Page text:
Here is some neat news from the past few days.
Arizona Easter Pageant on the Mesa Temple Grounds continues.
The Pageant began in 1928 and is considered the largest outdoor Easter Pageant. Read more at the EVLiving website. And note: metal chairs are strictly first-come, first-served.
Original Book of Mormon sold at auction for $103,500. The auction was held on Oct 11, 2007.
I had no idea the New York Times posted wedding announcements for Latter-day Saints. Congratulations Rachel and David. Although they did get two things wrong:
first "an elder serving in the Manhattan New York Temple" wouldn't be performing a marriage that would be a sealer,
and second, David didn't go on his mission to work "with the Creole-speaking community at a Latter-day Saints temple in Fort Lauderdale, Fla." He served in the Fort Lauderdale, Fla mission.
Thoughts on DNA evidence
Jason in DNA and the Family Tree: Some genetic testing companies are promising more than they can deliver
Pearl Awards and Music about the Church of Jesus Christ of Latter-day Saints
Quint Randle of Joshua Creek talks about Mormon Pop: What is 'Mormon Music' Did you know the Pearl Awards added five new catagories as a hat tip to Mormon Music?
New Mormon blog about Music
A new blog by Greg Hansen about Mormon Music just started. Check it out: He calls it Positive Music and Arts.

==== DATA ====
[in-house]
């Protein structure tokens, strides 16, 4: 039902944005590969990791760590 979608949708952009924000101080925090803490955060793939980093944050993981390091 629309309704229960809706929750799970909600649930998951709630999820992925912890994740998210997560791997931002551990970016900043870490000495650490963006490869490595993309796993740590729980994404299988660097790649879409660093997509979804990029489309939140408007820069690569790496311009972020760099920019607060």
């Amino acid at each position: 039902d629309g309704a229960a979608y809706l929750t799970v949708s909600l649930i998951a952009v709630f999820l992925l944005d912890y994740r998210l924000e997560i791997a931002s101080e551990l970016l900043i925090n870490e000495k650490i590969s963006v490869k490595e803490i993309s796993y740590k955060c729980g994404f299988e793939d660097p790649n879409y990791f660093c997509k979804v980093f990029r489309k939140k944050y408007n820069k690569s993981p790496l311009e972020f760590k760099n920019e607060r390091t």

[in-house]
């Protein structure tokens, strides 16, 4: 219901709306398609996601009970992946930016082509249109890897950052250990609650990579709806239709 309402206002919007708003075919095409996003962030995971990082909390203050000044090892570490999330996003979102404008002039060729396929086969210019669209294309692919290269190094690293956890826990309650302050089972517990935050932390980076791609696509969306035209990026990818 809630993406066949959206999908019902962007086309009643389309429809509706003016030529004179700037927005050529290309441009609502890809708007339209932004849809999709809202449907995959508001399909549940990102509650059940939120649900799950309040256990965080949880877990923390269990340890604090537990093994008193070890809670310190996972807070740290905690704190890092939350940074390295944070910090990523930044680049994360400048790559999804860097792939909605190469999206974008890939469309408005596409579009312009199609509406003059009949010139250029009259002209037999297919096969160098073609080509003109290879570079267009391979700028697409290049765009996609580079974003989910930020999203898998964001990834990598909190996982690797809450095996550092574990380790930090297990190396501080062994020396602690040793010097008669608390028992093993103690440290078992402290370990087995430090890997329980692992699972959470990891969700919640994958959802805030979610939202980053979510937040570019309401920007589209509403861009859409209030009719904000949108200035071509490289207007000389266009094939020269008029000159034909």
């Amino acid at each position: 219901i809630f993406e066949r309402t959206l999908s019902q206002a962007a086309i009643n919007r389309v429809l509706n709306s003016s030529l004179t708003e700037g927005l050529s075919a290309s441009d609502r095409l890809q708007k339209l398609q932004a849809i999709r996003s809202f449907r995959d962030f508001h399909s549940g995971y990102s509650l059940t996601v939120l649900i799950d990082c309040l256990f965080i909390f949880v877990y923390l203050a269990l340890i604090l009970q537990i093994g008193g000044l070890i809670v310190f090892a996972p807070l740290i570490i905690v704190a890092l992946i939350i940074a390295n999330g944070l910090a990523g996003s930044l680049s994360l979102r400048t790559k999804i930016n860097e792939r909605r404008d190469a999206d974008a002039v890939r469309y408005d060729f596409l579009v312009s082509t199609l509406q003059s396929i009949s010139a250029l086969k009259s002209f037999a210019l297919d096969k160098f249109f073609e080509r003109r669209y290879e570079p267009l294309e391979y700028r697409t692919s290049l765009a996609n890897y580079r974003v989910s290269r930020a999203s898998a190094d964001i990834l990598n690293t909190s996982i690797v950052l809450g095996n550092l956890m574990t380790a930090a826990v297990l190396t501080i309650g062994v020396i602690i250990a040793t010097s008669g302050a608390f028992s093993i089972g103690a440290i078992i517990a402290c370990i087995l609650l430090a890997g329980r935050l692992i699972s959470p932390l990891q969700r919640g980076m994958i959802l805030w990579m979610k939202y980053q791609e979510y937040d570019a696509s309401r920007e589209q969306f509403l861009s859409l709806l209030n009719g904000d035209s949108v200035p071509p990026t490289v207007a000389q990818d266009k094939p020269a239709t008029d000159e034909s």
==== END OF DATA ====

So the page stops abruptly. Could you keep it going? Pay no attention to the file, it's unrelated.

The San Francisco Chronical posted this article: POLITICS WITH A DOSE OF GOD
DEVELOPMENT: Hard-line Utah immigration reformers get a dose of religion (and mellow a bit).
WHAT IT MEANS: Congress is doing nothing to address immigration issues, so the states are breaking out on their own, often with a nativist, some might say racist, approach. Utah lawmakers are debating proposals that will be among the harshest in the nation, even making it a crime to transport or shelter illegal immigrants. But when a leader from the Mormon church stepped in and urged the mostly Mormon members of the state Legislature to take a more "thoughtful" and "humane" approach, the rhetoric and the bill were toned down somewhat. A similar dynamic is playing out in Colorado, where religious leaders have asked lawmakers to debate immigration with respect for "each other and all of God's children."
The Chicago Tribune has an article by Ron Grossman titled Cuts Both Ways
With all the campaign chatter about religion in politics, it's useful to recall that sometimes the reverse is true: History is full of occasions in which politics have trespassed upon theology...
More recently, the Mormons made a theological turnaround inspired more by something like Chapter 11 of the bankruptcy code than by any chapter from the Book of Mormon. Joseph Smith, founder of the Church of Jesus Christ of Latter-day Saints, once declared that an angel had approved of polygamy. But in the 1880s, the U.S. government confiscated the church's property over the illegal practice of multiple marriages. Whereupon a new Mormon leader announced that he had had a divine vision too: Polygamy, the word came down, was not worth the cost.These bits of realpolitik show that religion is sometimes suspended between two worlds: It's a search for things unseen; it speaks of a higher existence. Yet its prophets, preachers and priests, even if questing for ultimate truth, are not immune to human nature and the vagaries of earthly motivation—ambition, jealousy, shortsightedness and the instinct for self-preservation... Think of that when next in the church, synagogue or mosque of your choice. Even if you prefer to watch football on Sunday, you might want to offer prayerful thanks to our founding fathers for drawing a constitutional line between political power and religious commitment.